This year has been a unique one for me when it comes to the world of anime. Usually there would be no need for me to have a legacy edition of a end-of-year blog post. Hell, I didn’t even have my own blog until this year (I’m whoring myself out at the Check-in Station, check it out). I have and always will be playing catch up, so I never made it a priority to keep up with currently airing series. This year has been very different. I’ve made an attempt to keep up with series all the way from the Winter season to the current Fall one. But I’ve not forgotten the series old and older that have already proven themselves and have a well worn reputation. This entry is for them. For the series I somehow still managed to grasp onto even though I’ve been carried away by the torrent of new and outstanding anime flooding in. Those other series will get their moment soon enough. For now, these are my favorite legacy anime moments of 2010.
Hajime no Ippo – “Sendo’s Comeback, Ippo’s Coronation” Episodes 74 & 75
This final battle (not a match, a battle) of the series was the culmination of everything in the series so far. Without giving too much away, Ippo was given a title shot at his old rival from the rookie tournament almost 2 years prior, Takeshi Sendo. A boxer who was every bit the beast Ippo was, their last encounter was without a doubt the most memorable and sobering of the series. I had a hard time imagining how that match could be topped.
The battle should have ended in episode 74 when Ippo looked to knockout Sendo with a powerful combination, but the sight of his blood and thought of his dreams once again being blown away by Ippo threw Sendo into what looked like a murderous rage. What happened after that was one of the most furious comebacks I’ve ever seen. I’m sure Ippo was unconscious after the second or third hit and fell luckily just before Sendo could break his face… further. Ippo got up soon after, but that was a mistake as he didn’t take enough time to recover and was down again after a right straight across his mouth, falling forward like a corpse. It was a little bittersweet for me since Sendo was my favorite character of the series. But it was a fitting and satisfying conclusion to a series that had spent the year watching.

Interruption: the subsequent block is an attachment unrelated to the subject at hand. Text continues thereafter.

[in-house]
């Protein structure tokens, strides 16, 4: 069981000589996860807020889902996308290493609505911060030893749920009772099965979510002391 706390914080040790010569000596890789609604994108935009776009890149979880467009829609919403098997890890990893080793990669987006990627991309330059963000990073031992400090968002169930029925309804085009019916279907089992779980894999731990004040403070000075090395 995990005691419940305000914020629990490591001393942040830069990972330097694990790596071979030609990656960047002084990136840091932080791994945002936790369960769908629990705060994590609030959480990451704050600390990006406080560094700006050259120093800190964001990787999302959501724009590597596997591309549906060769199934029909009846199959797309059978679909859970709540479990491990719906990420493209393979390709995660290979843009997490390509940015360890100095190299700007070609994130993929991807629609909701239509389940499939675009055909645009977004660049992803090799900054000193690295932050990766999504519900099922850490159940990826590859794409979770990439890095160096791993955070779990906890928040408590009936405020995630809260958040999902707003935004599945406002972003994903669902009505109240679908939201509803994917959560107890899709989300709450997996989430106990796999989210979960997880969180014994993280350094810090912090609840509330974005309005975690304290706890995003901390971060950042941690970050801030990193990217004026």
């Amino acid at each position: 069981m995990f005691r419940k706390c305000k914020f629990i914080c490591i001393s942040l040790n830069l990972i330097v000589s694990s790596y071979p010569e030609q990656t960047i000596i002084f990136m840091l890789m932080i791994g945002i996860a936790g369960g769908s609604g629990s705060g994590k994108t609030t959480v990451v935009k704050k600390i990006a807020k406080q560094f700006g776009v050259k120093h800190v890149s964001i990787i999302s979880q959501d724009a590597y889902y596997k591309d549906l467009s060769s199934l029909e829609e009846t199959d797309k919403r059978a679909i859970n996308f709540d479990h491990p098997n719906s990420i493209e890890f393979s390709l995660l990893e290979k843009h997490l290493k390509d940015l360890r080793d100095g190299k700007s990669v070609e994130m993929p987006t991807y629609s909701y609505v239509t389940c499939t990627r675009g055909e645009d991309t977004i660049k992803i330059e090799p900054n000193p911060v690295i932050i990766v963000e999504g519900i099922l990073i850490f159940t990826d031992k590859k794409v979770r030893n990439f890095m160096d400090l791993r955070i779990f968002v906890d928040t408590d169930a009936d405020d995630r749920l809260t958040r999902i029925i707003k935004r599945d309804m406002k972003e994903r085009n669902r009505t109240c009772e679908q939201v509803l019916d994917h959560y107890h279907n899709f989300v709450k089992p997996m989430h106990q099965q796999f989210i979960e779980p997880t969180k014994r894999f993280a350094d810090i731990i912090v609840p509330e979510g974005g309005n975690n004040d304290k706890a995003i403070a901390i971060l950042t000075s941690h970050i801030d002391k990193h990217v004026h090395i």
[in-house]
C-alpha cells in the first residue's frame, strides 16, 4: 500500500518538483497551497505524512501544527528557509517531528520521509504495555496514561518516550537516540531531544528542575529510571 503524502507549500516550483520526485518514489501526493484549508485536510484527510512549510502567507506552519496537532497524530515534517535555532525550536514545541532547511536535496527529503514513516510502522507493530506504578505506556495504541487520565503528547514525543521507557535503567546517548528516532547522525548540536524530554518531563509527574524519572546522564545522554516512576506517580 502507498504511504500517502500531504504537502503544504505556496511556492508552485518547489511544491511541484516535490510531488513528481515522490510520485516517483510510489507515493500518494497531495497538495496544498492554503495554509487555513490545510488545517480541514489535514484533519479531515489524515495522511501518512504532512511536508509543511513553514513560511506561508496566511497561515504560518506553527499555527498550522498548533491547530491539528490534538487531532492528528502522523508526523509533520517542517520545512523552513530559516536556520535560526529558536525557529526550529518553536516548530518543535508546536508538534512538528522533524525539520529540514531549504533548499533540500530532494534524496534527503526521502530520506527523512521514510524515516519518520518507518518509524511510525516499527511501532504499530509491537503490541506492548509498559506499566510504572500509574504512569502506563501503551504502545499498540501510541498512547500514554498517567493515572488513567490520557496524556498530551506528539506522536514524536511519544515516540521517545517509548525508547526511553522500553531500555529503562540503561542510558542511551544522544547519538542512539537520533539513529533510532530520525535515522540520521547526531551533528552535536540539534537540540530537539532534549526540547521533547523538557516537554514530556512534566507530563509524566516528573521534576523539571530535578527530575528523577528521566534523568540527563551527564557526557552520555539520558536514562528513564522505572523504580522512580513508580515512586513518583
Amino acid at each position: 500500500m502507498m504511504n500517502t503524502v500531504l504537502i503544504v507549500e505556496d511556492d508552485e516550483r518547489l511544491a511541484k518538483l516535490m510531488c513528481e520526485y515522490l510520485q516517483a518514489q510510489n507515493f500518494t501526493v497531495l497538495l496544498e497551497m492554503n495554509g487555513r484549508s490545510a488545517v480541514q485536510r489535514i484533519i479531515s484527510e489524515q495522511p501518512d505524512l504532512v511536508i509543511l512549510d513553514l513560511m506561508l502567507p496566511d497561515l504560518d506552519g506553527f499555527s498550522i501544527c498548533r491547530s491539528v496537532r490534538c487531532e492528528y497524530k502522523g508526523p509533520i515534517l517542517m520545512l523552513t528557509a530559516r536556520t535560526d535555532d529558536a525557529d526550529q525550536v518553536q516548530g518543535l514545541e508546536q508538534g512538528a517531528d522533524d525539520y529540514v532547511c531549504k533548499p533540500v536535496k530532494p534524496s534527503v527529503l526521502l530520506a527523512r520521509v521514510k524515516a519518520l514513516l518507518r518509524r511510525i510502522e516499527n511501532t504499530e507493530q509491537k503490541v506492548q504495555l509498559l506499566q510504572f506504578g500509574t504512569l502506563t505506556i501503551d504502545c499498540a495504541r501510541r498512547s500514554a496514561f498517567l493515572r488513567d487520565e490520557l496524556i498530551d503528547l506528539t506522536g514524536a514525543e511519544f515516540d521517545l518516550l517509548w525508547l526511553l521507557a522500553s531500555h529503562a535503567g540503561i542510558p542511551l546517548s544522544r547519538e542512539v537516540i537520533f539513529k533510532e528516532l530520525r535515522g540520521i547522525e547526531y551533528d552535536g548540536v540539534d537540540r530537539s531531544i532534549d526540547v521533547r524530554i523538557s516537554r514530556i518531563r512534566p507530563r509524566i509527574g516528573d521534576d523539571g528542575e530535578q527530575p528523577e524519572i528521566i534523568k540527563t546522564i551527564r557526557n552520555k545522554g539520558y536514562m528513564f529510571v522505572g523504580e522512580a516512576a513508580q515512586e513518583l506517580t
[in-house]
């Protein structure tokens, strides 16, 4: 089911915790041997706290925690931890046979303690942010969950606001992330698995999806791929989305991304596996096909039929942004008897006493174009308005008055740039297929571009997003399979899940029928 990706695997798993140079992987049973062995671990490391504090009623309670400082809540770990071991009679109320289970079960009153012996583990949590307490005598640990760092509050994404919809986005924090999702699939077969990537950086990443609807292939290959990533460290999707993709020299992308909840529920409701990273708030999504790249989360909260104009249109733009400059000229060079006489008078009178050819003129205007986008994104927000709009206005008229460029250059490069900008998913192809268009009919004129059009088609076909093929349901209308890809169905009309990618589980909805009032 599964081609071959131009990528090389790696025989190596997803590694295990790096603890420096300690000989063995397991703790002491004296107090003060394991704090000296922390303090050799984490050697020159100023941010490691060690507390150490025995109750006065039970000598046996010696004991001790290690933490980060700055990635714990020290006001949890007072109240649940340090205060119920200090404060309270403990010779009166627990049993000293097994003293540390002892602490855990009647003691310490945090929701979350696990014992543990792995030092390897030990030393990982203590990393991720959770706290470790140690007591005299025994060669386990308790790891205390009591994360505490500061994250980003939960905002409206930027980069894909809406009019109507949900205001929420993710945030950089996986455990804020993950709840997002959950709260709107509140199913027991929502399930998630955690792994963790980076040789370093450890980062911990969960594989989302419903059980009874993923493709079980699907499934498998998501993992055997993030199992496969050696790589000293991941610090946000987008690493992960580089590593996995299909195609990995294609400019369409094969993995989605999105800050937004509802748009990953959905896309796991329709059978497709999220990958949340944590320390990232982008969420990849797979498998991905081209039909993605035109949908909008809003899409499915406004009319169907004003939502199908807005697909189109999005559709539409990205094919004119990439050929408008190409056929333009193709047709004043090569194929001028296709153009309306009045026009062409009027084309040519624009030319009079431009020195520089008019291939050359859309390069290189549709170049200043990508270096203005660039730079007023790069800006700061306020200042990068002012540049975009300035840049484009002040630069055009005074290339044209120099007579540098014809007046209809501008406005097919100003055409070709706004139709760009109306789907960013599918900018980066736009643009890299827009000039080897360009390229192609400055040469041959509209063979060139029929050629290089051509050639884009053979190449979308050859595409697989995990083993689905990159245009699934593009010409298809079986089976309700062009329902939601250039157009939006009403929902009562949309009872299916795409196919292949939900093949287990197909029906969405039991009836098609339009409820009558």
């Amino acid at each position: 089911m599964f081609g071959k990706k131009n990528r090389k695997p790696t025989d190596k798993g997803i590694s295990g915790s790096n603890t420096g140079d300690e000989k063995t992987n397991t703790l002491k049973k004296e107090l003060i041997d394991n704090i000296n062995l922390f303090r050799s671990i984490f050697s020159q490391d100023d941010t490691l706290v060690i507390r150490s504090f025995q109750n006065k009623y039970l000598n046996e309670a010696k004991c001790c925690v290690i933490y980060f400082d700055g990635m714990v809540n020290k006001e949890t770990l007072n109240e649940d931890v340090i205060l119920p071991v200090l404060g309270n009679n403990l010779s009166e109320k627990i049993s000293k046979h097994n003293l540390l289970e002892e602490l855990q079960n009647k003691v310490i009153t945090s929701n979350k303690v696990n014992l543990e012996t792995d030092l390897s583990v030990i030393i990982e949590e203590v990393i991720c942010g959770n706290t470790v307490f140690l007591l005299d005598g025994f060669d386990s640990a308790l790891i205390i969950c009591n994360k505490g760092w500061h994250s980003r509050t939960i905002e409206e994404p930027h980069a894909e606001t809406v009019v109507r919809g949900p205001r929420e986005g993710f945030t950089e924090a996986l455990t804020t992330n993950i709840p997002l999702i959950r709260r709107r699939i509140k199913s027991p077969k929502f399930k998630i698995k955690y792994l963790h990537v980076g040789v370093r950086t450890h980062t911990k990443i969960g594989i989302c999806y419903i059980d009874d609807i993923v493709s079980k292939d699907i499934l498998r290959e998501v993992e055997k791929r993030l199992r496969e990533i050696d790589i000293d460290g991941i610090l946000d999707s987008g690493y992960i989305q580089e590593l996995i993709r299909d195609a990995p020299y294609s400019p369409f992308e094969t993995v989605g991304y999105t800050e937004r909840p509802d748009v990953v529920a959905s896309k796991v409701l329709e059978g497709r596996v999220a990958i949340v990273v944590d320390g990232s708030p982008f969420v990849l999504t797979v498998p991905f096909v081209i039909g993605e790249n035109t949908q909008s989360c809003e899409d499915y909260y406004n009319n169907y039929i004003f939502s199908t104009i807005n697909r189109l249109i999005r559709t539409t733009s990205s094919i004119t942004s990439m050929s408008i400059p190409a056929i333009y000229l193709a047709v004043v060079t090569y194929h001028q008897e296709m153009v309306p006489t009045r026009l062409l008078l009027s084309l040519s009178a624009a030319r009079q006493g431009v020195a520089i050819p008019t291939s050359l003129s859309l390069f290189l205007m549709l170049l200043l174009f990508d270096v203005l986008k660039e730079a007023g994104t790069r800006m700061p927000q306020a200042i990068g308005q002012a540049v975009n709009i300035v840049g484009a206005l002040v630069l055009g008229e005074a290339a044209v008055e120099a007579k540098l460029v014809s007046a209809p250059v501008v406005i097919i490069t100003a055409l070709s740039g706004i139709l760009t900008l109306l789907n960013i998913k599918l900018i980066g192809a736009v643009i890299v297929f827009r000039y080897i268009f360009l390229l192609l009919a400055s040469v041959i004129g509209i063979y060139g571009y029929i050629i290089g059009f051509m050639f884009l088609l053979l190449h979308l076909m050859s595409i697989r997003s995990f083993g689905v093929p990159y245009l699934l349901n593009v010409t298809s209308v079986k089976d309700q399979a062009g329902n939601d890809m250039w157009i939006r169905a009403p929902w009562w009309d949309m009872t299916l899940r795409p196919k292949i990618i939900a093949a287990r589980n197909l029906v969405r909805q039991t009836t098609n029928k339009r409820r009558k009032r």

Through the laws of shounen guts, Ippo survived and they reached a stalemate the next episode. What resulted was the culmination of every single match Ippo had fought so far. From the match against the Marine which had taught him how to effectively dodge, to the Dempsey Roll which was a product of his first defeat, to the feint which had some. Ippo unleashed pure hell on Sendo. The sound of a jet engine winding up as Ippo started the Dempsey Roll, Inner Fight playing as Ippo unleashed blow after blow; you could see it all coming. And it was glorious.
Mobile Suit Gundam 0080 – “War & Pieces” Episode 4
Up there with Ika Musume and Otome Youkai Zakuro as my surprises of the year, Gundam 0080 is THE gem in Gundam that seems to always be overlooked. People, like me even, don’t look past the undeserved rep and the pedobear jokes to see a true masterpiece. Like is the pattern of many a mecha series, or many serious anime series period, things tend to get serious past the halfway point. Very serious. This OVA is a clear demonstration of such a thing. You don’t have to wait 13 to 26 episodes to see the transformation.
Short of the opening scene for the first episode, the OVA has been rather peaceful. With some tense moments and one space battle/diversion that gave a slight hint as to how serious this series was about illuminating the truths of war, there wasn’t much besides plotting and ignorant kid moments. When you see the contrast between the peace of the colony early in the episode and the total carnage that unfolding as the mission went horribly, horribly wrong you couldn’t help but be disturbed.
It’s an unmistakable wake up moment. Especially in this relatively censored day and age, the violence is so stylized, blood is so off-colored that sometimes the characters appear more to have sprung a leak as opposed to being mortally wounded. Not here. People are shot and don’t move. People are bleeding and don’t have time for speeches, they’re too busy trying to stay alive, or save a buddy. This is the adult Gundam that I love and crave. And it had been right under my nose for years. Buried by AU continuity crap. I love the episode. I love the series. And the last half of episode 4 of Mobile Suit Gundam 0080 is just one of those great moments in the metaverse that everyone should see.
Ace wo Nerae! – “Coming Full Circle”
One of the things I enjoy when watching anime is seeing works that inspired other works. A great example would be the series Rose of Versailles, Revolutionary Girl Utena and Le Chevalier D’eon; there’s a certain elegance, taste, quality and history that links these series together forever. I found out that the same holds true for the studios Madhouse and Gainax. I’m sure there are many differnt ways to link different studios through works, staff and inspiration, but what makes this little game of “Six Degrees of Kevin Bacon” is that some of the greatest mecha ever created and foundation of Madhouse are connected.
When I watched TENGEN TOPPA GURREN LAGANN, I knew of some of the material that inspired it. In essence, Aim for the Top! Gunbuster was its spiritual successor in the Gainax anthology. I ate it up and saw it as a brilliant reflection of the ’80’s. What I didn’t realize was that much of the inspiration for that OVA came from the 70’s tennis anime movie Aim for the Ace! Seeing those training sequences, and the tennis coach Oka linked four decades of anime together for me. It was an incredibly satisfying feeling. In a way, it was as if I finally finished a gargantuan anime that took 4o years to fully produce.
Planetes – “My Moe is on the Moon” Episode 24